“It is beautiful,” said Zoe Morning, from Wisconsin, an Instructor for the “People to People Student Ambassador Program” who took nearly 50 students to the island for their cultural exchange activities.
“I think the shrine is just lovely, and someday I’d like to come back and see it in high tide,” Morning said.
If you have a preference on whether you see the structures in the ocean or not, you should check the tide forecast before visiting.
But I think the biggest question all of us have is why the shrine and tori were built in the water in the first place.
According to shrine legend, because Miyajima Island had been worshiped as a god for centuries, the shrine could not be erected on the island. And to this day, there are no cemeteries on the island because no one is allowed to die there. Nor are folks allowed to be born there. When either time comes, it must be done on the mainland.
After leaving the shrine, I walked for about 5 minutes until I saw an old traditional gate and stairway leading to Daishoin Temple. Founded by Kukai in 806, it is one of the most prestigious temples in the western part of Japan. Since the 12th century when Emperor Toba established his prayer hall within the temple, it has been closely connected with Japan’s imperial family.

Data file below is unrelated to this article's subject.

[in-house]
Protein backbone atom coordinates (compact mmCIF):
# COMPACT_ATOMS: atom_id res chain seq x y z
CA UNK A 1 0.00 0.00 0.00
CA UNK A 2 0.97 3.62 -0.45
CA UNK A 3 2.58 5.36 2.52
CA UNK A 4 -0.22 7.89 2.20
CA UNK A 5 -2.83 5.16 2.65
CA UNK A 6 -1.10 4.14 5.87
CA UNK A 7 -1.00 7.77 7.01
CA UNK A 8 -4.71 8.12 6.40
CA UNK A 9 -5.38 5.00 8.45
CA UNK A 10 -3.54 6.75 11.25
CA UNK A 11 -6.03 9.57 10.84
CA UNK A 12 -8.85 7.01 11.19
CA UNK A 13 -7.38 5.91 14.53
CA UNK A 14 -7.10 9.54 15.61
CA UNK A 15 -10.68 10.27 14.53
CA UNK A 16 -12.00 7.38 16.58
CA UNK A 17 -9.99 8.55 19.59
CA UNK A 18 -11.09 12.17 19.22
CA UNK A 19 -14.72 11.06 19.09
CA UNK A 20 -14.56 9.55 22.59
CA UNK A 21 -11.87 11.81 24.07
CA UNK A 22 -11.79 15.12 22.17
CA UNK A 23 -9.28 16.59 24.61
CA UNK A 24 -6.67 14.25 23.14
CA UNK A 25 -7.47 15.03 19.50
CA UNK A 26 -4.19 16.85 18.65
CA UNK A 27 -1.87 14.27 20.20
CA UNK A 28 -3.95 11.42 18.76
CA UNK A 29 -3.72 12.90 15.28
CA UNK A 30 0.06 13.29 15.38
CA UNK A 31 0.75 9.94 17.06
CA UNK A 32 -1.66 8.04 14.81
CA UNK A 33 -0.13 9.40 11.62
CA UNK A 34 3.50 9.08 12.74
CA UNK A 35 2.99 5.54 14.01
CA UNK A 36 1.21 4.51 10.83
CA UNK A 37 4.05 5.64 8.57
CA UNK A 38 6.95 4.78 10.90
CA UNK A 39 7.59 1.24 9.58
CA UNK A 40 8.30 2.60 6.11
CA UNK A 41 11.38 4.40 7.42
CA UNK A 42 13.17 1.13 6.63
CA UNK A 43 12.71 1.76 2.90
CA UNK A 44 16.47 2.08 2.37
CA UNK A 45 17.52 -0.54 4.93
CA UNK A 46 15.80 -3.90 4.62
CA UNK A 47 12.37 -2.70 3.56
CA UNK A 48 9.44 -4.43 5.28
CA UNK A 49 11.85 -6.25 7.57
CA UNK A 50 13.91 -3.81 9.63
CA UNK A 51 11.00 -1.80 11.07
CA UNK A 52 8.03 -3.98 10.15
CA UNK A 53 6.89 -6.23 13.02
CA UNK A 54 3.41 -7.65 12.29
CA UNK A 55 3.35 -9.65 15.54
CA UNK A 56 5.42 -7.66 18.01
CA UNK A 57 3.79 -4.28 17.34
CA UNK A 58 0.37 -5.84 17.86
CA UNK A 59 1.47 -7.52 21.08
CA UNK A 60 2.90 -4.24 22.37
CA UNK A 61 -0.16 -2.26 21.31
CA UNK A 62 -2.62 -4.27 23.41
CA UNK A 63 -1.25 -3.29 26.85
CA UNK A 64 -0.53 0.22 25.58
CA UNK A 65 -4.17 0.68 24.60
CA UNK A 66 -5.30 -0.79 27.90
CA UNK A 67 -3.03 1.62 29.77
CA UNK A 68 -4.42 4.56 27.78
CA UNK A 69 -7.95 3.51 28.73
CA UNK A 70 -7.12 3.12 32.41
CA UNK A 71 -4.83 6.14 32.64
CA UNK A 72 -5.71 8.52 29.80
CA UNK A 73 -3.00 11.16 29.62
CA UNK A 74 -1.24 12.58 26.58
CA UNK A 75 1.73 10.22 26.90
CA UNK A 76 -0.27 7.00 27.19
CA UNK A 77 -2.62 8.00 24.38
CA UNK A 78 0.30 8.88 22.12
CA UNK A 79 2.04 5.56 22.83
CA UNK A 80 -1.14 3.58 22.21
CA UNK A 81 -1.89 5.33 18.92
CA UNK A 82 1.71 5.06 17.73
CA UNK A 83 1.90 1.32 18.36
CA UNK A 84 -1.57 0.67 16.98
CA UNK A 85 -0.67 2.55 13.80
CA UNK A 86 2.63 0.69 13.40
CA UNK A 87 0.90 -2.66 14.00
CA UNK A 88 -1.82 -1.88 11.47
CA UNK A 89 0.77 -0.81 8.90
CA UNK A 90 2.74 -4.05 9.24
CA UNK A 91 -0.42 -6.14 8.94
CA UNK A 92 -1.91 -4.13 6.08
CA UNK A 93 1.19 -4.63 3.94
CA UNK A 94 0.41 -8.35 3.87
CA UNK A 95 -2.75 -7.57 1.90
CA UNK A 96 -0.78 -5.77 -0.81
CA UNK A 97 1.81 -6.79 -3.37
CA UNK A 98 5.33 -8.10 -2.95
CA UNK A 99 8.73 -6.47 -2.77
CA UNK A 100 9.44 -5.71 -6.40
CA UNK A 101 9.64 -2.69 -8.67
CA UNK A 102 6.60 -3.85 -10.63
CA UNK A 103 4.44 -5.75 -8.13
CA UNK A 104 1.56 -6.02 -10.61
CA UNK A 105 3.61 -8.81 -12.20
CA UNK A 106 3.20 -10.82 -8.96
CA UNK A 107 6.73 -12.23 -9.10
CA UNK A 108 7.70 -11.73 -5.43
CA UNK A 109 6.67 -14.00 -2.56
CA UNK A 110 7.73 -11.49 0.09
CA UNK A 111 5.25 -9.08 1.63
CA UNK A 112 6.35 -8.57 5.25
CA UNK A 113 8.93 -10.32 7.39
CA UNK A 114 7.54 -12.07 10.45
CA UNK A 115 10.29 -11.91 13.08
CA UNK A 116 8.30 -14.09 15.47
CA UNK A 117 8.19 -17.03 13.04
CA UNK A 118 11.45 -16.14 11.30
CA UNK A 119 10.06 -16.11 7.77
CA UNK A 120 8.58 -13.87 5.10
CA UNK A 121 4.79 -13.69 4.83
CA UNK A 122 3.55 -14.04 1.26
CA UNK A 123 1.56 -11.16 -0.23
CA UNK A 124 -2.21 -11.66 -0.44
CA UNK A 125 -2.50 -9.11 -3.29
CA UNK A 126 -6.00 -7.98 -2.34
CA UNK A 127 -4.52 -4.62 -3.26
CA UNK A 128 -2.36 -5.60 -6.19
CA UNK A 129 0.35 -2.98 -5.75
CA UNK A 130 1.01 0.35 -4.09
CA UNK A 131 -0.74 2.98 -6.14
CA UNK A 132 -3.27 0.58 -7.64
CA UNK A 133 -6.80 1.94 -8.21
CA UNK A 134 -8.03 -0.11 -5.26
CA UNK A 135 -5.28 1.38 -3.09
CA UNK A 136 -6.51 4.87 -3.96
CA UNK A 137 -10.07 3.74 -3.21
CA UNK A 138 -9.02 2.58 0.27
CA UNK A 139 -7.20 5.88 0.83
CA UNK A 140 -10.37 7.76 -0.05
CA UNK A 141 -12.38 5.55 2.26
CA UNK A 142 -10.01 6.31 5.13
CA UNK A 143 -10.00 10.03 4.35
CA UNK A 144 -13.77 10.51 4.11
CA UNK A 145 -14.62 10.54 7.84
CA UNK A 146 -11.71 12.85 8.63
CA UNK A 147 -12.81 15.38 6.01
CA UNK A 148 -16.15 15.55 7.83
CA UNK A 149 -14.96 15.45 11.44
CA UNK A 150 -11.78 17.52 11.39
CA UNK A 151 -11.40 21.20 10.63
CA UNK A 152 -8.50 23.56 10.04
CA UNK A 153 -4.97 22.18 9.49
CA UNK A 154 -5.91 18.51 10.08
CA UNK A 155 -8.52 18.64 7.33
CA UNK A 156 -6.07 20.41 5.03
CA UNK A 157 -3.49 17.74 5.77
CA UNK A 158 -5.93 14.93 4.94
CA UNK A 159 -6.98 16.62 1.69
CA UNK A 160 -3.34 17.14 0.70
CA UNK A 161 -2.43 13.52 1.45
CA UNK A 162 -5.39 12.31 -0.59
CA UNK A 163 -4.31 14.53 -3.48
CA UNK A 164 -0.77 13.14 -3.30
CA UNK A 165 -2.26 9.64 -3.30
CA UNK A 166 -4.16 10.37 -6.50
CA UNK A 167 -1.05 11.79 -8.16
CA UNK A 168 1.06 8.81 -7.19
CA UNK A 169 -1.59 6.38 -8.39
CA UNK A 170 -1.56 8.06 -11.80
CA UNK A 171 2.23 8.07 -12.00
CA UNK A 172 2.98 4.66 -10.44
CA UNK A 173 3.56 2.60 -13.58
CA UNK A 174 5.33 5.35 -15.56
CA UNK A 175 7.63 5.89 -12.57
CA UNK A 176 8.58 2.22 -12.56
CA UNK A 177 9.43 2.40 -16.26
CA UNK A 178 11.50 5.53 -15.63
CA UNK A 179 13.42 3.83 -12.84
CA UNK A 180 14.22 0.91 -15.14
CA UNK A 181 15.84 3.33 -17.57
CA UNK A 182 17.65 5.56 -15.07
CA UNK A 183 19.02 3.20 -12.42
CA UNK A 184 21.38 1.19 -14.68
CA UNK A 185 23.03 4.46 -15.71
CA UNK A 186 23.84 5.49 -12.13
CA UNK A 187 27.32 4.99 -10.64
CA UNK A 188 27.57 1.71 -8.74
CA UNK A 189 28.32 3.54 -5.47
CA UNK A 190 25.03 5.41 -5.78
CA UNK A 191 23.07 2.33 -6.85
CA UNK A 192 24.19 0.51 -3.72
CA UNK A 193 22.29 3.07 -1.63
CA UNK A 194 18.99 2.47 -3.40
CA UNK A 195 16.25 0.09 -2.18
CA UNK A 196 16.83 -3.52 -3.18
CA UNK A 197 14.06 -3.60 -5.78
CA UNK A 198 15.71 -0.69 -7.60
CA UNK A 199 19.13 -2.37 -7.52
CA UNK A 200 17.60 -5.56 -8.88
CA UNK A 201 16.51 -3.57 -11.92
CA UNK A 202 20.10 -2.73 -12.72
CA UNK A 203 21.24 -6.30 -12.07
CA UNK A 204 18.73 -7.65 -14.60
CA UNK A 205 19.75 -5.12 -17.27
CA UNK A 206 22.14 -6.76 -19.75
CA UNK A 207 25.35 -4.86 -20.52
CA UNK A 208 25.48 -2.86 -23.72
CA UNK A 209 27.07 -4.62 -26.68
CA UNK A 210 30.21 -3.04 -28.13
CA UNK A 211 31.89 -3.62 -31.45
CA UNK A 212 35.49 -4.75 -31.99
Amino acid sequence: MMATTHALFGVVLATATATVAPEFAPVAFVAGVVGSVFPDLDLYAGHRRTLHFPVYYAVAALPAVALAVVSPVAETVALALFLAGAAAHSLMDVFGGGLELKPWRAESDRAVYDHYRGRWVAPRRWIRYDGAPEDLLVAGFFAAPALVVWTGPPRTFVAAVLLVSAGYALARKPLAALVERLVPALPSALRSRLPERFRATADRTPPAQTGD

Climbing up the stairs, I saw a lot of statues of Buddha in various structures or caves. Among them, the Henjokutsu Cave was really impressive. Although dimly lit, I saw 88 statues of Buddha in the cave. With recorded sutra recitations and the powerful aroma of incense, the cave interior was filled with a mysterious otherworldly atmosphere.
Despite long and steep slopes, this solemn temple is well worth visiting.
Momijidani and Omotesando Street
I then strolled through Momijidani Park while enjoying the quiet and well-maintained maple trees. The beautiful surrounding 700 maples were a refreshing green when I visited. But they will turn to breath-taking reds and yellows in November.
I tried to go up to the summit of Mount Misen using a ropeway from the station at Momijidani Park, but it was out of service due to a periodical maintenance. I was told it would take me at least 2 hours to climb the 1,740-feet summit, so I made my way down to Omotesando Street.
Omotesando Street is the busiest street on the Island. As the street is located on the way back to the pier, most visitors go through it. You can get various souvenirs such as wooden ladles and spoons, or sample local specialties like oysters, “anago” eel, or “momiji manju” sweets. It was fun checking everything out.
Location: Hatsukaichi City, Hiroshima Prefecture (40-minute drive from MCAS Iwakuni)
Area: 7,510-square acres
Attractions: Itsukushima Shrine, O-Torii, Daishoin Temple, Mount Misen, Momijidani and Omotesando Street
Tel: 0829-44-2011 (Miyajima Tourist Association)
Hours: Daily, 6:30 a.m. - 6 p.m.
Address: Miyajimacho, Hatsukaichi City, Hiroshima Prefecture
Admission: Adults, 300 yen ($2.50); high school students, 200 yen; elementary and middle school students, 100 yen.
Hours: Daily, 8 a.m. - 5 p.m.
Address: 210 Miyajimacho, Hatsukaichi City, Hiroshima Prefecture